Pete: “It was constantly, every day, ‘Right, tonight you’re going to wear sunglasses.’ And then after that show, it was like, ‘You look like a wanker in sunglasses. Never wear them again.’ I remember having an argument with [Clash road manger] Kosmo Vinyl once. I was saying, ‘This is like being in the fucking Moonies. You’ve got this fucking dwarf Buddha standing up there handing out dictums, and you have to follow them. I don’t think like that, I don’t want to live that way.’ And he just said, ‘That is how it is. You take it with Bernie or you don’t take it at all.’ And then he went on to tell the story about Bernie turning Joe from a nothing to a something. And he said, ‘If you don’t believe that Joe is an iconic figure, then that’s your issue. But most of the world who know of him do believe that, and Joe believes that Bernie made him that.’”

For all of his middle class pedigree, Vince White was the wildest card in the deck. Though picked primarily for his Townshend-like antics during his audition, Vince had the chops to back up his pose. But there was something feral about him, a hint of barely suppressed violence in his perpetual smirk. Bernie would soon discover he got more than he bargained for when he brought Vince aboard.

“Bernie was going out with this kind of crazy wild-child girl from Detroit who was probably a third his age,” says Sheppard. “We were all in a restaurant, everyone was there around the table. And this girl had been flirting around a bit for days. Anyway, she got up and went out. Then Vince, about two minutes later, got up and went out. And when they both came back in, [we knew] they’d been fucking in the car park. I don’t know if Bernie sussed it or not, but he didn’t give it away.

“My bedroom in the hotel was next to Bernie’s, and me and Nick could hear this argument beginning, so we basically brought everyone in, and we were all in my bedroom leaning against the wall, pissing ourselves laughing at Bernie, with that ‘ridiculouth lithp’ of his, going ‘You slag, you fucked my fucking bird? You slag!’ To be honest, my respect for Vince went up quite considerably after he’d done that. It was one in the eye from all of us, really.”

Nick: “Bernie brought Vince in as ‘The Punk’ and got what he asked for.”

As the tour progressed, Joe introduced subtler tracks from Sandinista! and Combat Rock into the set. Under the heavy duty discipline, the once-ragged band had matured into a raging, razor-sharp, rock’n’roll leviathan. “We were definitely a heavier, more hard rock proposition than the previous incarnation,” says Nick. “Our versions of Broadway, Magnificent 7 and Rock The Casbah didn’t mess about.”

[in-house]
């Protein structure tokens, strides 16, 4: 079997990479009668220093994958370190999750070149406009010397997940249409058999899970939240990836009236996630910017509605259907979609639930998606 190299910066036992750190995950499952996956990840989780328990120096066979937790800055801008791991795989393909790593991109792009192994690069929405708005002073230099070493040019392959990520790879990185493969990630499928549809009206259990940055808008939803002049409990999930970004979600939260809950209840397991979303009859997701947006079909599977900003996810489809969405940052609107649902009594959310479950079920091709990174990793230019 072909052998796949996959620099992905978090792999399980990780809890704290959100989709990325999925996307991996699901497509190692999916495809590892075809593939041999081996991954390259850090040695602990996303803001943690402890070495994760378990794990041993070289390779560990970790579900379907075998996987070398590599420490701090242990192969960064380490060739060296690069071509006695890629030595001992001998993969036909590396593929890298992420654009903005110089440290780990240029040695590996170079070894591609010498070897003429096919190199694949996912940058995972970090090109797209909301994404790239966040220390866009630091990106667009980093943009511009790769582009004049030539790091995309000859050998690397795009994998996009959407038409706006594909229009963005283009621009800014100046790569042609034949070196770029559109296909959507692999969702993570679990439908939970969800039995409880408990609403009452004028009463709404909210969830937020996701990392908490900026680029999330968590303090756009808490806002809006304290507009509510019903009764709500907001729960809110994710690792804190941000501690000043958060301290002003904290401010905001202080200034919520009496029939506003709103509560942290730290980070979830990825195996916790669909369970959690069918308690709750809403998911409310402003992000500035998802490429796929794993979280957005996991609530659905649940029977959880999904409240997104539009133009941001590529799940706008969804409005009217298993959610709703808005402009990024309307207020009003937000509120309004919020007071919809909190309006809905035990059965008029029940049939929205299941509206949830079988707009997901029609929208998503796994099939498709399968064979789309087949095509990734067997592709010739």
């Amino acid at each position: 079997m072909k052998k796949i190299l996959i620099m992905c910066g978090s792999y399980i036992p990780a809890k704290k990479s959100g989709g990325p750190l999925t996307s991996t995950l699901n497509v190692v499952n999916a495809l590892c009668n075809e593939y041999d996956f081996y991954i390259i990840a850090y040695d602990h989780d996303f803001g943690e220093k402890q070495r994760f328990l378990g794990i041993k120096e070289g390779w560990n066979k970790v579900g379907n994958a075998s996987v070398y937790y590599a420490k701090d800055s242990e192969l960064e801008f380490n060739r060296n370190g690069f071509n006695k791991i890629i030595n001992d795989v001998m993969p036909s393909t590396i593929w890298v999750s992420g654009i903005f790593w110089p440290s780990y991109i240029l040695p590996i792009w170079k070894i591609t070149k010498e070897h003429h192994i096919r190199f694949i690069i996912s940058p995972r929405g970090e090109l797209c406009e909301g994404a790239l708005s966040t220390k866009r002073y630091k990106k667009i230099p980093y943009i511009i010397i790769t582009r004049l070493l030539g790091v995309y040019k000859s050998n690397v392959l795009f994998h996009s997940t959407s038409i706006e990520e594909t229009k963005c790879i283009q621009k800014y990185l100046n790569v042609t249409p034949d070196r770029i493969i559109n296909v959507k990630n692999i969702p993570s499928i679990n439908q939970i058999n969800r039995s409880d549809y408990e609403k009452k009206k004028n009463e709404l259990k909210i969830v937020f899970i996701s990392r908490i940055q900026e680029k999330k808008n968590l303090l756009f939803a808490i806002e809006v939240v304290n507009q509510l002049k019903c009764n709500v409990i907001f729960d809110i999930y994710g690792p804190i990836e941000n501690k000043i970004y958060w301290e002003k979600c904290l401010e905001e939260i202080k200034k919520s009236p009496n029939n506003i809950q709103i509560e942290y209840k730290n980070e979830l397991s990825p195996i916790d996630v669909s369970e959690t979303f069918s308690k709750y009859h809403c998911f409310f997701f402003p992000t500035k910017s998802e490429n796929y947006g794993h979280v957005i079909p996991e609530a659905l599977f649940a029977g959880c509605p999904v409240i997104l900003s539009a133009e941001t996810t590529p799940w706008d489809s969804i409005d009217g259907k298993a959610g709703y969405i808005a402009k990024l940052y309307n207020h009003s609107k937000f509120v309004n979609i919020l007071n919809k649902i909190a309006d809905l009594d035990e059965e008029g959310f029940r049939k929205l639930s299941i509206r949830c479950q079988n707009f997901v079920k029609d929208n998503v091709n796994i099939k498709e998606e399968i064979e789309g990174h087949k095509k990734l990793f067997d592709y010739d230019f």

The boys in the band, White, Simonon, Sheppard and Strummer

The boys in the band, White, Simonon, Sheppard and Strummer (Image credit: Getty Images)

The reviews praised the power of the band, but questioned the relevance of punk in 1984. Which is not to say punk wasn’t still in favour with the punters. The band’s entrance into the mainstream had brought a younger and more athletic audience whose approval was often displayed through acts of mayhem. Near-riots broke out at venues in Philadelphia, Chicago and Providence. But as the tour progressed, nerves began to fray. Like the original Clash, the new band soon discovered that Rhodes’ Spartan ideals didn’t apply to himself: he flew between gigs, while the band spent “three months in a fucking Greyhound bus because we were so fucking middle class that we were used to luxury”.

“[That sort of suffering] doesn’t make you into an elite, mean killing machine. It just makes you angry,” says Pete. “We were at a soundcheck at a gig and Bernie just said something that was just one thing too fucking far, and I just left and packed my bag. One of my biggest regrets is that I didn’t leave at that point because I would have liked to have fucked Bernie over, for him to have to cancel gigs. But he actually curled around my legs like a fucking cat: ‘You know, you’ve got to understand the pressures, we really value you being in it, blah blah blah.’ Two days later, he was being exactly the same all over again.”

The band had some good times, too. “We saw Black Flag in Atlanta. We had other great days off in Chicago, Kansas City and Detroit,” says Sheppard. “Shopping, eating soul food, watching protest marches, being taken out by great looking girls – I’ve had worse jobs, believe me.

“In Philadelphia, we stayed at the same hotel as The Grateful Dead. When I got on the bus in the morning neither Joe nor Kosmo had been to sleep, and Joe had this pillow of ‘hippy hair’: Kosmo had set up a Mohawk barber service in the Dead’s entertainment suite and cut mohawks all night!”

Paul Simonon, who had chafed under Mick’s excesses, enjoyed his time with the new Clash and acted as a mentor to them. Pete:

“Everybody was sort of muttering, ‘If Joe could get away from Bernie, then this thing could be really good.’ And Paul was very much of that party. He’d never really stick his neck out about it, but he was one of us mutterers who were going on about Bernie the whole time.”

The band returned from their US marathon, ready to go into the studio and do the album. But then came the news that Joe’s mother was diagnosed with terminal cancer. Right on the heels of his father’s death, the news sent Joe into an emotional tailspin and The Clash’s back was broken for good. Joe left the band to fend for themselves. A mini-tour of Italy in September was undertaken without Joe rehearsing with the band.

Joe’s sole preoccupation in the second half of 1984 was tending to his dying mother. The Clash withered without his involvement. Rhodes took advantage of Joe’s plight and finally seized his long-sought “complete control” of the Clash. He booked a studio in Munich to record a new Clash album, the notorious Cut The Crap.